It seems like just yesterday that Sony rebooted Spider-man with The Amazing Spider-Man, it wasn’t of course, it was 2012, but still. As far as films go, that’s a blink of an eye in which to once again reboot something.
The bigger change here is that Sony have looked at the Marvel Cinematic Universe (MCU) and decided that they are doing much better than they are at this superhero thing and so, gave them Spider-Man.
Hence why, in Spider-Man Homecoming, as well as a new Spider-Man in Tom Holland (The Impossible, Locke), we also see Tony Stark, Robert Downey Jr., Captain America, Chris Evans, Happy Hogan, Jon Favreau and a blink-and-you’ll-miss-her, Pepper Pots, Gwyneth Paltrow.
The biggest issue I have with all these reboots, remakes and re-issues is that the people in charge have a habit of covering the back story again and again from slightly different perspectives.
Thankfully the writers of Spider-Man Homecoming (of which there are a lot) have decided against going over the whole ‘uncle death’ thing and instead we see Peter Parker already at home with Aunt May, Marisa Tomei (The Wrestler, Crazy, Stupid, Love), and already has his powers.
Despite Holland being 21 he is supposed to be 15 and at high-school. He is coming to terms with being a teenager at high-school, girls, bullies, that sort of thing, and having been involved in a big fight with The Avengers, in Captain America: Civil War.
Amidst all this is a guy who cleans up the streets, after the Avengers have trashed them saving the world and what-not, but is let-go which irks him, a lot.
Michael Keaton (Birdman, The Founder), plays Adrian and Vulture. He and his clever gang, cobble together Vulture’s outfit from left-over bits of alien and Avengers tech they have found.
Vulture then decides he wants to step-up his activities against the powers that be and attempts an audacious heist from Tony Stark himself. It’s left to Spidey to stop him.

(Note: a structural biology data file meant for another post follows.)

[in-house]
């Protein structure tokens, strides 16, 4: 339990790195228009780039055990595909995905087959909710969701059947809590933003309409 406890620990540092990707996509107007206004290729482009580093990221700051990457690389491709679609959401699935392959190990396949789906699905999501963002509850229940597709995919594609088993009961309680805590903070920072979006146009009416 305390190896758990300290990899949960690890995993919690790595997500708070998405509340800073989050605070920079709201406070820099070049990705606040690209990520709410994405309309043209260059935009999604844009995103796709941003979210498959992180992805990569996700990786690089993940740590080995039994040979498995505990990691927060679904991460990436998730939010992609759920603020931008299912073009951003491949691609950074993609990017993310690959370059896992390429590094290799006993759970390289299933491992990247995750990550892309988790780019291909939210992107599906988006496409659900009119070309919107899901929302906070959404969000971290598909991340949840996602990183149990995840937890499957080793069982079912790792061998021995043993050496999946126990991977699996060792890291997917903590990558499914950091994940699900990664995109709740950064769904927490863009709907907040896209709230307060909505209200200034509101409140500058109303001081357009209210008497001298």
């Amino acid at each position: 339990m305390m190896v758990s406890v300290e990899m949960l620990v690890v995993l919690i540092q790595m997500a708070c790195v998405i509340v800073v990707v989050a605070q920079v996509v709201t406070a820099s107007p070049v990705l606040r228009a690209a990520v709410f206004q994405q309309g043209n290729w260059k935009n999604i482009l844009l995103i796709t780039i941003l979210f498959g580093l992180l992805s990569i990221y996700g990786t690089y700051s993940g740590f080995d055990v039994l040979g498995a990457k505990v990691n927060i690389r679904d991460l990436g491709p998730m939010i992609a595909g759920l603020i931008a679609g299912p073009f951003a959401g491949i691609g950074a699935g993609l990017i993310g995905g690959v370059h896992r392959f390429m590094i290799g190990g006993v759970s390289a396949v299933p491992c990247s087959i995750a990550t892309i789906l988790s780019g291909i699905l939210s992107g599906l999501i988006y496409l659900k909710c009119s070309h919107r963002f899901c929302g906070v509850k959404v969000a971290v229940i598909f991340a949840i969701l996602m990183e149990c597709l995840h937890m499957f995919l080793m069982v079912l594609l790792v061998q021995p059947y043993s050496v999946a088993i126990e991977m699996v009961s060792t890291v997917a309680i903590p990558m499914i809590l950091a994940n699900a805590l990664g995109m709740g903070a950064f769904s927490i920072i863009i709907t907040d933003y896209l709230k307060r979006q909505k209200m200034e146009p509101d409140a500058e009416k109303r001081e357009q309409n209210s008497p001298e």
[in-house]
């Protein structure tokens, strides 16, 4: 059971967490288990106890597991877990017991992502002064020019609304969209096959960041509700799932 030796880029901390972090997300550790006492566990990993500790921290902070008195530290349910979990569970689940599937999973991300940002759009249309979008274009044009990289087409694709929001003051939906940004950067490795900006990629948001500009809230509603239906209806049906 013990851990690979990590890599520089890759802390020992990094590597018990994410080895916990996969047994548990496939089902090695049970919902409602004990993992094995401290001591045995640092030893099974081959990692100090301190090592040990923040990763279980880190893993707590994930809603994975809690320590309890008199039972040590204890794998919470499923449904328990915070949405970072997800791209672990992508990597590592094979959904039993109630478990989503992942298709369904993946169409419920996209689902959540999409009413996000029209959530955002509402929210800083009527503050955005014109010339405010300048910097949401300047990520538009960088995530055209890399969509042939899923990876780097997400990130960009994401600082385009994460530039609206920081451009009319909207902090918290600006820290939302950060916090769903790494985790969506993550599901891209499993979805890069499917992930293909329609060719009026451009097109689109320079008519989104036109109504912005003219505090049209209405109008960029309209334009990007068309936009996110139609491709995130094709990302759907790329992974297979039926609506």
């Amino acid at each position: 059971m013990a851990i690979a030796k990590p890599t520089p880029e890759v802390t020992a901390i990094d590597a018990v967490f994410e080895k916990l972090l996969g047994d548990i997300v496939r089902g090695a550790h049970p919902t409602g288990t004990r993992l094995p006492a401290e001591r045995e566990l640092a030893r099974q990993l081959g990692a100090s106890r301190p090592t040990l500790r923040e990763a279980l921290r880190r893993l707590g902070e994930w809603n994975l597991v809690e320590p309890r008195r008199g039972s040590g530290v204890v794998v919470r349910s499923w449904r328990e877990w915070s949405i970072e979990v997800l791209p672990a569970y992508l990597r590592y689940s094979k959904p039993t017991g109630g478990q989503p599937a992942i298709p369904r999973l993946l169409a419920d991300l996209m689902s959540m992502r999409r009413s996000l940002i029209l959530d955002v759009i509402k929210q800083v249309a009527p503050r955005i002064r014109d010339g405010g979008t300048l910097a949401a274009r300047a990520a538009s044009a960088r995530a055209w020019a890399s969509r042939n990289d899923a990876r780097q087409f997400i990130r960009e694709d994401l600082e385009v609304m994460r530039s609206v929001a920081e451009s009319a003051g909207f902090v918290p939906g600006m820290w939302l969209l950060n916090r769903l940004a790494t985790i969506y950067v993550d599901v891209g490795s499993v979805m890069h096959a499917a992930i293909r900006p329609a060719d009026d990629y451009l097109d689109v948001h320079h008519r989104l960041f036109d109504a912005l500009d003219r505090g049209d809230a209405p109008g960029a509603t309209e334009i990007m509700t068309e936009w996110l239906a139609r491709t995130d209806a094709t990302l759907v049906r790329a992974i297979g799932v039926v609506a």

I was sceptical of yet another Spider-Man and, despite many people thinking it must be good now he’s part of the MCU, I was a little less thrilled given the last Captain America outing which seemed more like an Avengers movie than a solo Cap movie.
There’s certainly a very different feel about Homecoming than previous Spidey films. It has a real sense of direction now and it’s clear how he fits in with the rest of the MCU world.
It’s also good that, rather than the usual back-story, Homecoming actually serves as a back-story to Peter Parker and how he finds his powers, finds his way, being Spider-Man as a young man.
Holland is great as Spider-Man and Parker. He brings a certain youthful exuberance which the character needed given the setting and where we are with this film and the MCU.
Keaton is, as usual these days, brilliant. He’s menacing and funny too, there’s quite a bit of dry and cheeky humour throughout. However, despite Spider-Man having probably the best villains of any superhero, I didn’t think Vulture was the strongest.
His reasons for trying to take on The Avengers and the world in general, whilst plausible, little man standing up against the goliaths, just didn’t feel strong enough for someone to go on a rampage, particularly someone with a young family.
Tomei is perfect as Aunt May, every time she’s on screen she brings a smile to your face, she just seems like she’s having a blast and it’s all so effortless, it’s great.
Bringing Spider-Man into the MCU seems to have worked so far. However, a lot goes down in this movie without any of The Avengers turning up, at one point Stark brushing this off by proclaiming “who do you think called the FBI”?
When did Stark ever call the FBI to handle something? Anyway, besides the odd-bits like this and Vulture not being the strongest bad-guy, Spider-Man Homecoming is a good film and a good start to bring Spidey into the MCU. Let’s see where it takes him.
5th July 2017
THE QUICK SELL
It seems like just yesterday that Sony rebooted Spider-man with The Amazing Spider-Man, it wasn't of course, it was 2012, but still. As far as films go, that's a blink of an eye in which to once again reboot something.